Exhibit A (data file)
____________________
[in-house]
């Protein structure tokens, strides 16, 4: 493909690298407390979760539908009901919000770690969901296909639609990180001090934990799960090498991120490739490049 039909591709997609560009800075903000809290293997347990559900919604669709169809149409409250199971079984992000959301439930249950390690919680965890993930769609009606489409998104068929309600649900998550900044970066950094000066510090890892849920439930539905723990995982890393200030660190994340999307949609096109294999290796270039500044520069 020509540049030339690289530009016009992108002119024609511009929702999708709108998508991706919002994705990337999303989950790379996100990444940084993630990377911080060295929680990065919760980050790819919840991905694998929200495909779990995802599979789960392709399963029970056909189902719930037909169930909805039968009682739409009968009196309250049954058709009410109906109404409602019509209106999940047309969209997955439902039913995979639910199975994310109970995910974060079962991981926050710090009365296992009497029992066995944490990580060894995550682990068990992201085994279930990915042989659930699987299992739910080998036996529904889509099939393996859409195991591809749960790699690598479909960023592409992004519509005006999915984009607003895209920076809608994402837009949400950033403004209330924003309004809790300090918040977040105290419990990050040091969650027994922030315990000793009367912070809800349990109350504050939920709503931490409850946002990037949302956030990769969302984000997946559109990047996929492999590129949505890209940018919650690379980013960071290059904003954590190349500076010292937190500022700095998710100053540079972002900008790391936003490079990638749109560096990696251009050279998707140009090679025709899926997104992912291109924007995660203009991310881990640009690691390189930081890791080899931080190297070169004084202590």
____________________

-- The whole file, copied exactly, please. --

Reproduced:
[in-house]
């Protein structure tokens, strides 16, 4: 493909690298407390979760539908009901919000770690969901296909639609990180001090934990799960090498991120490739490049 039909591709997609560009800075903000809290293997347990559900919604669709169809149409409250199971079984992000959301439930249950390690919680965890993930769609009606489409998104068929309600649900998550900044970066950094000066510090890892849920439930539905723990995982890393200030660190994340999307949609096109294999290796270039500044520069 020509540049030339690289530009016009992108002119024609511009929702999708709108998508991706919002994705990337999303989950790379996100990444940084993630990377911080060295929680990065919760980050790819919840991905694998929200495909779990995802599979789960392709399963029970056909189902719930037909169930909805039968009682739409009968009196309250049954058709009410109906109404409602019509209106999940047309969209997955439902039913995979639910199975994310109970995910974060079962991981926050710090009365296992009497029992066995944490990580060894995550682990068990992201085994279930990915042989659930699987299992739910080998036996529904889509099939393996859409195991591809749960790699690598479909960023592409992004519509005006999915984009607003895209920076809608994402837009949400950033403004209330924003309004809790300090918040977040105290419990990050040091969650027994922030315990000793009367912070809800349990109350504050939920709503931490409850946002990037949302956030990769969302984000997946559109990047996929492999590129949505890209940018919650690379980013960071290059904003954590190349500076010292937190500022700095998710100053540079972002900008790391936003490079990638749109560096990696251009050279998707140009090679025709899926997104992912291109924007995660203009991310881990640009690691390189930081890791080899931080190297070169004084202590």